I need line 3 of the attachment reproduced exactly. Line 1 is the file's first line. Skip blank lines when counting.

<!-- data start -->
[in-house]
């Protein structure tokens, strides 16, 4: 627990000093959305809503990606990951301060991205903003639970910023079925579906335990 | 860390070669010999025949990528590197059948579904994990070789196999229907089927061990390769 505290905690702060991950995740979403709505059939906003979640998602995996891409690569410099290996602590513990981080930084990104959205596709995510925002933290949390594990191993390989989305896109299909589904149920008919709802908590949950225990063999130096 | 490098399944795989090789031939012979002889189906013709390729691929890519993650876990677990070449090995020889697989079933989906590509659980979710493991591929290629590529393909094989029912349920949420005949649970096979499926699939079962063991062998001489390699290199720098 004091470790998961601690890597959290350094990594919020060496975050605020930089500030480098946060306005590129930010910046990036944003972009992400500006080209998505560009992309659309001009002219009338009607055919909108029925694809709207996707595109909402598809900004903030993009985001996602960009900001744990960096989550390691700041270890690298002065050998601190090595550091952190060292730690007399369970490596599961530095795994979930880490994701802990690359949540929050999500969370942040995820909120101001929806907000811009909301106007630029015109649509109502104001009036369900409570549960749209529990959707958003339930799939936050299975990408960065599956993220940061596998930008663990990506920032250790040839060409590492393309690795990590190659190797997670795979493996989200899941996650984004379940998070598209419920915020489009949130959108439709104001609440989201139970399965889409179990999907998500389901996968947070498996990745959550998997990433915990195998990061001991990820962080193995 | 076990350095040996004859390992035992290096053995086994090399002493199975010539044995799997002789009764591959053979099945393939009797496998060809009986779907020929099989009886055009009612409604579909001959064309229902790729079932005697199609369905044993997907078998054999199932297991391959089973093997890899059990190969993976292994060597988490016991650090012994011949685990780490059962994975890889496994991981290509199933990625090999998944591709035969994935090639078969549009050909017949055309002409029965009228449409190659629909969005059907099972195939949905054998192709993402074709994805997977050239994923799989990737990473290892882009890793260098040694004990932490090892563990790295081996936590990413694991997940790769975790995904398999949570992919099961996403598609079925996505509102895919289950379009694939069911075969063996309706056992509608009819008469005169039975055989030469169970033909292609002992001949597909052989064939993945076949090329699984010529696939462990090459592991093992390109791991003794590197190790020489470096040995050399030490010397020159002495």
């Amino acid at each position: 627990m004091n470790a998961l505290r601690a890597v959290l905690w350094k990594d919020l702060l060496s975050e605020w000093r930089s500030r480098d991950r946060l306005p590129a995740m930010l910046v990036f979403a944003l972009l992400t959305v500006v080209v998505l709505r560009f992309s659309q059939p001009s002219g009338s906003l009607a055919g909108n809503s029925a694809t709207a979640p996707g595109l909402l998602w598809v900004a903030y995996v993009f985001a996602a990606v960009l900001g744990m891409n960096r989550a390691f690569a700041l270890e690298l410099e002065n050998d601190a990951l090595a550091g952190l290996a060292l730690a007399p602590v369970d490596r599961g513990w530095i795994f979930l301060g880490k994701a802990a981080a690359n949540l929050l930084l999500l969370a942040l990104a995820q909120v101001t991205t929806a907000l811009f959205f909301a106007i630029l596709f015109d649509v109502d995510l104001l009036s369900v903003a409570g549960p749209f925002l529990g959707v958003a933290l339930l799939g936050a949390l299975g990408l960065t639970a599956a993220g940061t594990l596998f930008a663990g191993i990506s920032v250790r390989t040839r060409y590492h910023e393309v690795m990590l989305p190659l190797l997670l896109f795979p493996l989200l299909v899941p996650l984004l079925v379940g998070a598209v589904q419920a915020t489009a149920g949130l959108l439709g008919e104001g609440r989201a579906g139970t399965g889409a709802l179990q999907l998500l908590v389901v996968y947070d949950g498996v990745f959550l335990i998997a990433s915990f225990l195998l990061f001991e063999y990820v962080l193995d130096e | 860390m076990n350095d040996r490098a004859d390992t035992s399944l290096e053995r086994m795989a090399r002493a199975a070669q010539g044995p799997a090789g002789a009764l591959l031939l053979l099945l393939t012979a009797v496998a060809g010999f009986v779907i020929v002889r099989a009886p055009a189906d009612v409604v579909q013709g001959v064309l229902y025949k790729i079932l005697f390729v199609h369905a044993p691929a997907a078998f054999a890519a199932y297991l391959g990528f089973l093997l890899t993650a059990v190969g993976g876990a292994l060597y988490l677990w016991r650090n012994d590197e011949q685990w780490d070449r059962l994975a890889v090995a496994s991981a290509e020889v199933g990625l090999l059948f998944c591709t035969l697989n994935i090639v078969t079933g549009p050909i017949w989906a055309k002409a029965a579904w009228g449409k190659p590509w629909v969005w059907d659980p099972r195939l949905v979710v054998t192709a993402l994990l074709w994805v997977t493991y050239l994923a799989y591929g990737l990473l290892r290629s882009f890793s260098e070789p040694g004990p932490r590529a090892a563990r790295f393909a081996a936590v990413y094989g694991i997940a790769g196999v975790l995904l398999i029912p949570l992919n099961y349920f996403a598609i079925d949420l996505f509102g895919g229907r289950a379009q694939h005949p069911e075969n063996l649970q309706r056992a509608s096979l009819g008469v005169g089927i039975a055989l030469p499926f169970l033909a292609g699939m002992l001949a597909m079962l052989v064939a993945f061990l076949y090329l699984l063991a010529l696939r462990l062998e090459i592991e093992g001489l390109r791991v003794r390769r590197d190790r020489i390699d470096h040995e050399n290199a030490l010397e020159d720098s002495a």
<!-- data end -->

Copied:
């Amino acid at each position: 627990m004091n470790a998961l505290r601690a890597v959290l905690w350094k990594d919020l702060l060496s975050e605020w000093r930089s500030r480098d991950r946060l306005p590129a995740m930010l910046v990036f979403a944003l972009l992400t959305v500006v080209v998505l709505r560009f992309s659309q059939p001009s002219g009338s906003l009607a055919g909108n809503s029925a694809t709207a979640p996707g595109l909402l998602w598809v900004a903030y995996v993009f985001a996602a990606v960009l900001g744990m891409n960096r989550a390691f690569a700041l270890e690298l410099e002065n050998d601190a990951l090595a550091g952190l290996a060292l730690a007399p602590v369970d490596r599961g513990w530095i795994f979930l301060g880490k994701a802990a981080a690359n949540l929050l930084l999500l969370a942040l990104a995820q909120v101001t991205t929806a907000l811009f959205f909301a106007i630029l596709f015109d649509v109502d995510l104001l009036s369900v903003a409570g549960p749209f925002l529990g959707v958003a933290l339930l799939g936050a949390l299975g990408l960065t639970a599956a993220g940061t594990l596998f930008a663990g191993i990506s920032v250790r390989t040839r060409y590492h910023e393309v690795m990590l989305p190659l190797l997670l896109f795979p493996l989200l299909v899941p996650l984004l079925v379940g998070a598209v589904q419920a915020t489009a149920g949130l959108l439709g008919e104001g609440r989201a579906g139970t399965g889409a709802l179990q999907l998500l908590v389901v996968y947070d949950g498996v990745f959550l335990i998997a990433s915990f225990l195998l990061f001991e063999y990820v962080l193995d130096e | 860390m076990n350095d040996r490098a004859d390992t035992s399944l290096e053995r086994m795989a090399r002493a199975a070669q010539g044995p799997a090789g002789a009764l591959l031939l053979l099945l393939t012979a009797v496998a060809g010999f009986v779907i020929v002889r099989a009886p055009a189906d009612v409604v579909q013709g001959v064309l229902y025949k790729i079932l005697f390729v199609h369905a044993p691929a997907a078998f054999a890519a199932y297991l391959g990528f089973l093997l890899t993650a059990v190969g993976g876990a292994l060597y988490l677990w016991r650090n012994d590197e011949q685990w780490d070449r059962l994975a890889v090995a496994s991981a290509e020889v199933g990625l090999l059948f998944c591709t035969l697989n994935i090639v078969t079933g549009p050909i017949w989906a055309k002409a029965a579904w009228g449409k190659p590509w629909v969005w059907d659980p099972r195939l949905v979710v054998t192709a993402l994990l074709w994805v997977t493991y050239l994923a799989y591929g990737l990473l290892r290629s882009f890793s260098e070789p040694g004990p932490r590529a090892a563990r790295f393909a081996a936590v990413y094989g694991i997940a790769g196999v975790l995904l398999i029912p949570l992919n099961y349920f996403a598609i079925d949420l996505f509102g895919g229907r289950a379009q694939h005949p069911e075969n063996l649970q309706r056992a509608s096979l009819g008469v005169g089927i039975a055989l030469p499926f169970l033909a292609g699939m002992l001949a597909m079962l052989v064939a993945f061990l076949y090329l699984l063991a010529l696939r462990l062998e090459i592991e093992g001489l390109r791991v003794r390769r590197d190790r020489i390699d470096h040995e050399n290199a030490l010397e020159d720098s002495a």